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T-Dawg 2 and fat intake

The T-Dawg 2 article says that 100g of carbs should be taken in on training days, and 70 on non-training days. Plus 1.5g of protein per pound. But how many grams of fats should i consume, with weight loss being my primary goal?

Max, let’s use a training day. 100g x 4 cal = 400 carb calories. If you were 200 pounds, your protein requirements would be 350g x 4 cal = 1400 protein calories. Just add your protein calories and carb calories together (1800 in our example above) and subtract that number from the number of calories you intend to eat each day. The number you get is the number of fat calories you need to take in. And remember, each fat gram is worth 9 calories.

Does that answer your question?

I also have slight problems with my good fat intake, esp. omega-3. If you are a smaller and shorter person like me (165 pounds), 70 grams of carbs will constitute around 15% of daily calories, which is a lot more than for a 250-pound guy. So…this combined with tasty=fatty foods that are allowed on T-dawg (real cheese, some bacon, whole eggs, olive-oil based salad dressings, nuts), I’m finding that there is no room in my calorie allowance for good things like flax. Most of the stuff is still good fat like in olive oil and nuts, but too little omega-3 fats. I just hate drinking flax straigth (too evil to mix it in foods, either). Sigh…trading a nice piece of cream cheese to a can of cottage cheese plus a swig of wicked flax oil (or fish oil pills) doesn’t sound that nice. I know, I’m a pussy…but people lost fat even on atkinsque diets with lot of animal fats. So I’ll hope that flax is there just for general health and cholesterol - I’m planning for 4-week session at the most so I’m assuming that cholesterol will not shoot through the roof.

Otherwise, I’m having only minor problems (tiredness, absent feelings) with low carbs after two days of t-dawg - I think the worst carb depletion and cravings are still ahead. Actually my carbs have been a bit lower than recommeded just because I think that I am a bit smaller than the average T-magger. Strength was ok at the gym - I decided to split my workout drink into two parts, and really felt that carb spike already during training gave needed extra energy.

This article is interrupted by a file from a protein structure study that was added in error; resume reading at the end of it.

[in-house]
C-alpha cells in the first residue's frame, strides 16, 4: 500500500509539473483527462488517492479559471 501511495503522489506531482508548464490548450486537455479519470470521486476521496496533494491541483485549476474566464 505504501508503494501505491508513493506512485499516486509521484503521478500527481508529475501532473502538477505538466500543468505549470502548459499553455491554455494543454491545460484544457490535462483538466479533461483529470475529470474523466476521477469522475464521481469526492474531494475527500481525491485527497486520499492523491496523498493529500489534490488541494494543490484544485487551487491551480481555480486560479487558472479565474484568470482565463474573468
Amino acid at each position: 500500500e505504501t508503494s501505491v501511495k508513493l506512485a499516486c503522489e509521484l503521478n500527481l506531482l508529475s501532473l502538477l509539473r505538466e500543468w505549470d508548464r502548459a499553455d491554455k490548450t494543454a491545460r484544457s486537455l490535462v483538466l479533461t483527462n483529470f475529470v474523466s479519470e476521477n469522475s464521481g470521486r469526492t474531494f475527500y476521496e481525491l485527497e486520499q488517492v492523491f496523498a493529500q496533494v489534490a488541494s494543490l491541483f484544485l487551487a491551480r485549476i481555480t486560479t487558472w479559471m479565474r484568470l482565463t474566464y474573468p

BTW, how do you get paragraph spacing in this forum? No matter how many line feeds I insert in my text, it always appears as one paragraph in the forums…

Pretty much, Terry. Does this sound about right? Thanks!

2500 total (BW x 1.2)
100g carb = 400 cal
315g prot = 1260 cal (BW x 1.5)
210g fat = 840 cal

JF, i honestly have no idea. Sometimes paragraph spacing works, sometimes it doesn’t :slight_smile:

Max, this is a subtletie, but an important one. Try using the multiplier 13+ (not 1.2) times your LBM, not your TBW. Can you get your BF tested somewhere? I have an extremely slow, stubborn metabolism, and I use the multiplier 13. I feel you’d do better with 15 as the article says, but definitely don’t use 12. The number you get will be the number of calories you’re allowed to take in on a daily basis.

Your protein looks good, and your carbs look good. Remember to reduce your carbs to 70g on non-weightlifting days. You may have to recalculate your fat grams and calories because 210g of fat is equal to 1,890 kCal. 9 kCal per fat gram. Carbs and protein are 4 kCal per gram. Get back to me with your LBM, and I’ll check your numbers.

How to paragraph: I type open angle bracket, br, close angle bracket. The “br” stands for a line break. I use 2 to get a paragraph. No spaces necessary.

Good going, Max. You’ve about got this thing nailed. I can see you’re doing it right; i.e., scientifically. I promise you it will get easier. It’s only a hassle in the beginning when you’re trying to figure it all out.

Hi, JF. I know what you’re saying about getting in your good fats. I take in a lot of good fats, but the only reason I’m able to do so is because I don’t eat bacon or sausage or butter, and I no longer use cream in my coffee. I eat chicken breasts, tuna, eggs, LC Grow, salmon and an occasional (very occasional) steak. My salad dressing I make with flaxseed oil, garlic, lemon juice, Splenda, salt and fresh basil.

There’s nothing wrong with some saturated fat in your diet. It increases testosterone levels, for one thing. I just like the health benefits I get from flaxing (and fish-oil’ing).